Cohen said that "the rest of liberal Europe shows no interest in supporting her," and he added that "a Europe that is getting older and poorer is starting to find that moral stands in foreign policy are luxuries it can no longer afford."
Christopher Lasch wrote in 1984 that the social changes brought about by industrialization
have gradually transformed a productive system based on handicraft production and regional exchange into a complex, interlocking network of technologies based on mass production, mass consumption, mass communications, mass culture: on the assimilation of all activities, even those formerly assigned to private life, to the demands of the marketplace. These developments have created a new kind of selfhood, characterized by some observers as self-seeking, hedonistic, competitive, and ‘antinomian’...Critics of ‘hedonism’ attribute its increasing appeal to the collapse of educational standards, the democratization of an ‘adversary culture’ that formerly appealed only to the intellectual avant-garde, and the decline of political authority and leadership. They complain that people think too much about rights instead of thinking about duties.This criticism – and its common rejoinder that it’s good to give people options in life – both fail to question, Lasch wrote, “the debased conception of democracy that reduces it, in effect, to the exercise of consumer preferences. Neither side questions the equation of selfhood with the ability to play a variety of roles and to assume an endless variety of freely chosen identities.”
Lasch explained some of the philosophical history behind this assumption:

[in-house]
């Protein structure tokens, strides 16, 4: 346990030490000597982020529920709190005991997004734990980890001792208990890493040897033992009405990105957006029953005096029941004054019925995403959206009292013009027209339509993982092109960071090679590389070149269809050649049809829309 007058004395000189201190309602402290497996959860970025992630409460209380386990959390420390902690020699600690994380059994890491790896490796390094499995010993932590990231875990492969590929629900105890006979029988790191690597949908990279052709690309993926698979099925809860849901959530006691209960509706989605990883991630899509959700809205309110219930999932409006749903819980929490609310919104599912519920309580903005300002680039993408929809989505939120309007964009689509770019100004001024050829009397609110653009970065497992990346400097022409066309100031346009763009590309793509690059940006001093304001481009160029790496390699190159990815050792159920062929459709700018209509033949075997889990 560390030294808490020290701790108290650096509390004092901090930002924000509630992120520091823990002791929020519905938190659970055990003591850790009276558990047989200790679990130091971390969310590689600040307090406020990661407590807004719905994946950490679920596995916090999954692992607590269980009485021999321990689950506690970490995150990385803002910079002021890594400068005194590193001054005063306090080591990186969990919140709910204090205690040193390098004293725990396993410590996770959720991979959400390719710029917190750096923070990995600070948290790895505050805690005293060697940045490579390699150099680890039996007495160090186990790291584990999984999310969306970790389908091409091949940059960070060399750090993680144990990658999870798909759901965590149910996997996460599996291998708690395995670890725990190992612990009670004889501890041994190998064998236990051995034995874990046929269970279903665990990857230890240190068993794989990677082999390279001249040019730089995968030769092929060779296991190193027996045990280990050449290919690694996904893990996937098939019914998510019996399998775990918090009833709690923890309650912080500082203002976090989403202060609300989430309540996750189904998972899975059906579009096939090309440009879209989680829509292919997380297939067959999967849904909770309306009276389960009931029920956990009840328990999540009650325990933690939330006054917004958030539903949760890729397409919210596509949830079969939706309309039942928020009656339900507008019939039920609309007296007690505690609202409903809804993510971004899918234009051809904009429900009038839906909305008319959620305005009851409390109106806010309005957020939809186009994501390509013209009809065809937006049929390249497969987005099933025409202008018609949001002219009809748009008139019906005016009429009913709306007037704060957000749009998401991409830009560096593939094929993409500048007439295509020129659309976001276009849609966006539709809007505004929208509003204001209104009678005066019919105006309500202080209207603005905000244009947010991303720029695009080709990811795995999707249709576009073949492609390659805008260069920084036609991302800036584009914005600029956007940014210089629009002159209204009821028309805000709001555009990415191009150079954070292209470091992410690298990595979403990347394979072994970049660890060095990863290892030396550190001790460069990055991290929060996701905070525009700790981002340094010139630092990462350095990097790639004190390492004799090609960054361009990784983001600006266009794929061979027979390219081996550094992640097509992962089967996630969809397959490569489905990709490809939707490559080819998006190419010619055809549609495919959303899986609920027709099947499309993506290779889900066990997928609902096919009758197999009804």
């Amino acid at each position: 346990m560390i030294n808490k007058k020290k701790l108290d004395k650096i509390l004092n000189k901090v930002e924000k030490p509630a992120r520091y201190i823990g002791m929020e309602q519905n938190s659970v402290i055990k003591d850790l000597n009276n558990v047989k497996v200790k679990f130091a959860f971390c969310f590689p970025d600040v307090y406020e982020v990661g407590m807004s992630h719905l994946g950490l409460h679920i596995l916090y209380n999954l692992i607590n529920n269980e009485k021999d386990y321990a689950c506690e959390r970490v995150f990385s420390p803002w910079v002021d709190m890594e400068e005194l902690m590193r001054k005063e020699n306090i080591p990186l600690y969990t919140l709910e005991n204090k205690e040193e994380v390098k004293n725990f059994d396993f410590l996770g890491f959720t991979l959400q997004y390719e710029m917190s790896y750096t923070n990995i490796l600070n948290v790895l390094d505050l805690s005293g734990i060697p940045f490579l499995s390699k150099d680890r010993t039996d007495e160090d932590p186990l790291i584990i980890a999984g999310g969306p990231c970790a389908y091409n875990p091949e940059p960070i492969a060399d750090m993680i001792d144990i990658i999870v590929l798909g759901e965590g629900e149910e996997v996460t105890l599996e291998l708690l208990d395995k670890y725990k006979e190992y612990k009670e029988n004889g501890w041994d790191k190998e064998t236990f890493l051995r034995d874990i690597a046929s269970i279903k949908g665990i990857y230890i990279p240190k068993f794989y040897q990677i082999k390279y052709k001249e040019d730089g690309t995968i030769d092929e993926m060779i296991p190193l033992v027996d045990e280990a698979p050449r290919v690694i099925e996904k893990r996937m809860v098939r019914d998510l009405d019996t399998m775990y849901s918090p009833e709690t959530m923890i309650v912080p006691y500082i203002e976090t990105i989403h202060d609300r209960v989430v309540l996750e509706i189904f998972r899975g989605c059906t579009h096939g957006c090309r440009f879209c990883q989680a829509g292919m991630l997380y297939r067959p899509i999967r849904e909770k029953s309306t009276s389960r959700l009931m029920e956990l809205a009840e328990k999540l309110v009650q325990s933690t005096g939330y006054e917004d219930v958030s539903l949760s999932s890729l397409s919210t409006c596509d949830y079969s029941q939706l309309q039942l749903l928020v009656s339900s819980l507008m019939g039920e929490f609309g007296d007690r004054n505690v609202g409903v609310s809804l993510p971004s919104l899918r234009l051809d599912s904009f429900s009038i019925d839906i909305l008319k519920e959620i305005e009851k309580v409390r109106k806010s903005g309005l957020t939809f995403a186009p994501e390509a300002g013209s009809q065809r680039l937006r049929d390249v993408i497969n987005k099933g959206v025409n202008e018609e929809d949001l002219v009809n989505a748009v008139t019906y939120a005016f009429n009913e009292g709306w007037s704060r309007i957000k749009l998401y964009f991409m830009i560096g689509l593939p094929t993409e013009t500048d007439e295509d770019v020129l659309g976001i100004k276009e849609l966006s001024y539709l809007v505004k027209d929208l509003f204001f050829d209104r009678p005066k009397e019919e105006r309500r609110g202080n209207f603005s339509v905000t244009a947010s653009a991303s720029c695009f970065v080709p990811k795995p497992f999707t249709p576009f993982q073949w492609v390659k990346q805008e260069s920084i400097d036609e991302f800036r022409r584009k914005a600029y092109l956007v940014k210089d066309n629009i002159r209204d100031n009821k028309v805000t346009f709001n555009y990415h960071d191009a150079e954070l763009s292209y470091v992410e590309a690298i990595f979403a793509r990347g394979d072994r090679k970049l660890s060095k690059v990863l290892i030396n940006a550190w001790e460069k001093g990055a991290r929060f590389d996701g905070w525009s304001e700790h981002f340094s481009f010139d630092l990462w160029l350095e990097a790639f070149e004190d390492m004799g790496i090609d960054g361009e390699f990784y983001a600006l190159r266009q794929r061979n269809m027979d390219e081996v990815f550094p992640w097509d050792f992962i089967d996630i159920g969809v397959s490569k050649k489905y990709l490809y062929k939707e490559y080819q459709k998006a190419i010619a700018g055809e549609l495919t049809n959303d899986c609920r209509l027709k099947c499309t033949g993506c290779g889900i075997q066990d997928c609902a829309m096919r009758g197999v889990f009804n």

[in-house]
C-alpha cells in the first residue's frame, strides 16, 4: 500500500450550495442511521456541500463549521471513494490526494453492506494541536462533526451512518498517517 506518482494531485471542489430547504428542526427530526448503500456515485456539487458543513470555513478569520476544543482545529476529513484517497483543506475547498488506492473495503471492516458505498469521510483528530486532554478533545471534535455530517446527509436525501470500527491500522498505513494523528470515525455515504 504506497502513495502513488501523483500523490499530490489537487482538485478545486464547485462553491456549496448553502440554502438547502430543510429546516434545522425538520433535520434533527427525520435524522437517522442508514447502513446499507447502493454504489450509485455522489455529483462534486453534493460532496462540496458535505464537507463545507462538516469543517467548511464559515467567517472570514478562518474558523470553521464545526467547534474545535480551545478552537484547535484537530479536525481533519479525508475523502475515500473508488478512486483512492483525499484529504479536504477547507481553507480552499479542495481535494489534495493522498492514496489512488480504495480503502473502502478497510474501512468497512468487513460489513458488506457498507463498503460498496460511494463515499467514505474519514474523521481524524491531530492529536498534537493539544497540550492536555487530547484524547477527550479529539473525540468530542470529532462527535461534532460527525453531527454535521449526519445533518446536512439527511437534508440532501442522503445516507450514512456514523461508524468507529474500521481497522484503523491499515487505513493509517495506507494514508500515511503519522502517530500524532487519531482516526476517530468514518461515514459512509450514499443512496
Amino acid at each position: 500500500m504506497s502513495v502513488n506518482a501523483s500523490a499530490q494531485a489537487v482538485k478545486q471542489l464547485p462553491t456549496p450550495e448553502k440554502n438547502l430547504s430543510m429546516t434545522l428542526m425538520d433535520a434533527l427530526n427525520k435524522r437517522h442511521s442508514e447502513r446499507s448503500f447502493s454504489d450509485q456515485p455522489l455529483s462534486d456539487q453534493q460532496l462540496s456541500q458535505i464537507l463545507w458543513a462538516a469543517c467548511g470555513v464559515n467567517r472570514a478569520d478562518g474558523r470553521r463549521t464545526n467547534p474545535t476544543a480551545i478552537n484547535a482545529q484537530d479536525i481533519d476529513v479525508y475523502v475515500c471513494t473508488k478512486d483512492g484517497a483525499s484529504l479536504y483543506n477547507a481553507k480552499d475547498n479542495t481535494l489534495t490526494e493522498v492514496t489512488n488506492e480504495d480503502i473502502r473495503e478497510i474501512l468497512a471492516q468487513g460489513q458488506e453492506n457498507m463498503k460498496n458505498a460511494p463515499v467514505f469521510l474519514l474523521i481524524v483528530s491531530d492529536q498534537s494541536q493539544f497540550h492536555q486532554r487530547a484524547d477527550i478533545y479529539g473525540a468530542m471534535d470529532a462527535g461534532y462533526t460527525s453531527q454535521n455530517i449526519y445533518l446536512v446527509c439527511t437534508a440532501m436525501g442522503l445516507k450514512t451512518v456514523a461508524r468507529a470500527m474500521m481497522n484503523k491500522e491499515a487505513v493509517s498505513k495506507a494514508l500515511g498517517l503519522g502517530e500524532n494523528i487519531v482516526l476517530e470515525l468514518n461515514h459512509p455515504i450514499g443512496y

The highest form of practice, for Aristotle and his followers, is politics, which seeks to promote the good life by conferring equal rights on all citizens and by establishing rules and conventions designed not so much to solve the problems of social living as to encourage citizens to test themselves against demanding standards of moral excellence (for example, in contests of oratorical skill and physical prowess) and thus to develop their gifts to the highest pitch. The Aristotelian conception of practice has more in common with play than with activities defined as practical in the modern sense. Practices in the Aristotelian sense have nothing to do, as such, with the production of useful objects or with satisfying material needs. This goes even for the practice of politics. Only in the sixteenth century did Machiavelli and Thomas More define material survival, the physical maintenance of life, as the chief business of the state. From that position it was a short step to the modern conception of politics as political economy, which assumes, as Jürgen Habermas points out, that “individuals are exclusively motivated to maximize their private wants, desires, and interests.”
David Callahan, more briefly: "Liberals have made serious mistakes in the past forty years. In a sentence, they have failed to think enough about either the downsides of social freedom or the upsides of economic freedom."